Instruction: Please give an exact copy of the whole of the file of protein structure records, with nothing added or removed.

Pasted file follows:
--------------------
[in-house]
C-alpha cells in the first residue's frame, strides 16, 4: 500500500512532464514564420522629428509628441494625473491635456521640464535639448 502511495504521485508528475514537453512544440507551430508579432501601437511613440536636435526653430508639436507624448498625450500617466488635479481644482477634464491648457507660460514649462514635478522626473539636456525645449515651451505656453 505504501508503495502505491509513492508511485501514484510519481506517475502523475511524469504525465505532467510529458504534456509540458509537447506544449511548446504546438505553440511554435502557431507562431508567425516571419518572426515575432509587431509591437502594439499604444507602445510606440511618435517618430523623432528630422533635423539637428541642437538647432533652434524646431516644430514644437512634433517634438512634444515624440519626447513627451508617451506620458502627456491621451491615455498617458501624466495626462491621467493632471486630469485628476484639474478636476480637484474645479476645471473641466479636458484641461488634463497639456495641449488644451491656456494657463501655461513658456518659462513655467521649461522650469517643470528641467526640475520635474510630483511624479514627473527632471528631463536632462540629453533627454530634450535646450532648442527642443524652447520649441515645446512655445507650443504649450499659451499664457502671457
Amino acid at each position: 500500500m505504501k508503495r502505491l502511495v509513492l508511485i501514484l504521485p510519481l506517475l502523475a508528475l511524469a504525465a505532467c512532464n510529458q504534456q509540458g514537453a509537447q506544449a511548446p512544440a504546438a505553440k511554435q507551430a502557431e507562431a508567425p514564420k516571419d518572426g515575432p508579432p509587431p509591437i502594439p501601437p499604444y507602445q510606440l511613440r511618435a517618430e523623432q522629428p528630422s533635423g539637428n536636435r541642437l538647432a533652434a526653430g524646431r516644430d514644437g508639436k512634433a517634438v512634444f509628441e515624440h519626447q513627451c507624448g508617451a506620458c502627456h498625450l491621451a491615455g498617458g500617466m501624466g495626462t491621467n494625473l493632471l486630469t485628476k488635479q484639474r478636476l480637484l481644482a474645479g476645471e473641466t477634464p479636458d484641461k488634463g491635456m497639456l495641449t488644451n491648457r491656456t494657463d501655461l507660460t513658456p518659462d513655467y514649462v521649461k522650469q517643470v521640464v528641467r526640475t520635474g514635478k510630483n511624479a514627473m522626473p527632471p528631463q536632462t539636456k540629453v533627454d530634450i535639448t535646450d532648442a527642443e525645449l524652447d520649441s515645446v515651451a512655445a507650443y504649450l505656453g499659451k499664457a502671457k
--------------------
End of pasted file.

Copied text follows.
[in-house]
C-alpha cells in the first residue's frame, strides 16, 4: 500500500512532464514564420522629428509628441494625473491635456521640464535639448 502511495504521485508528475514537453512544440507551430508579432501601437511613440536636435526653430508639436507624448498625450500617466488635479481644482477634464491648457507660460514649462514635478522626473539636456525645449515651451505656453 505504501508503495502505491509513492508511485501514484510519481506517475502523475511524469504525465505532467510529458504534456509540458509537447506544449511548446504546438505553440511554435502557431507562431508567425516571419518572426515575432509587431509591437502594439499604444507602445510606440511618435517618430523623432528630422533635423539637428541642437538647432533652434524646431516644430514644437512634433517634438512634444515624440519626447513627451508617451506620458502627456491621451491615455498617458501624466495626462491621467493632471486630469485628476484639474478636476480637484474645479476645471473641466479636458484641461488634463497639456495641449488644451491656456494657463501655461513658456518659462513655467521649461522650469517643470528641467526640475520635474510630483511624479514627473527632471528631463536632462540629453533627454530634450535646450532648442527642443524652447520649441515645446512655445507650443504649450499659451499664457502671457
Amino acid at each position: 500500500m505504501k508503495r502505491l502511495v509513492l508511485i501514484l504521485p510519481l506517475l502523475a508528475l511524469a504525465a505532467c512532464n510529458q504534456q509540458g514537453a509537447q506544449a511548446p512544440a504546438a505553440k511554435q507551430a502557431e507562431a508567425p514564420k516571419d518572426g515575432p508579432p509587431p509591437i502594439p501601437p499604444y507602445q510606440l511613440r511618435a517618430e523623432q522629428p528630422s533635423g539637428n536636435r541642437l538647432a533652434a526653430g524646431r516644430d514644437g508639436k512634433a517634438v512634444f509628441e515624440h519626447q513627451c507624448g508617451a506620458c502627456h498625450l491621451a491615455g498617458g500617466m501624466g495626462t491621467n494625473l493632471l486630469t485628476k488635479q484639474r478636476l480637484l481644482a474645479g476645471e473641466t477634464p479636458d484641461k488634463g491635456m497639456l495641449t488644451n491648457r491656456t494657463d501655461l507660460t513658456p518659462d513655467y514649462v521649461k522650469q517643470v521640464v528641467r526640475t520635474g514635478k510630483n511624479a514627473m522626473p527632471p528631463q536632462t539636456k540629453v533627454d530634450i535639448t535646450d532648442a527642443e525645449l524652447d520649441s515645446v515651451a512655445a507650443y504649450l505656453g499659451k499664457a502671457k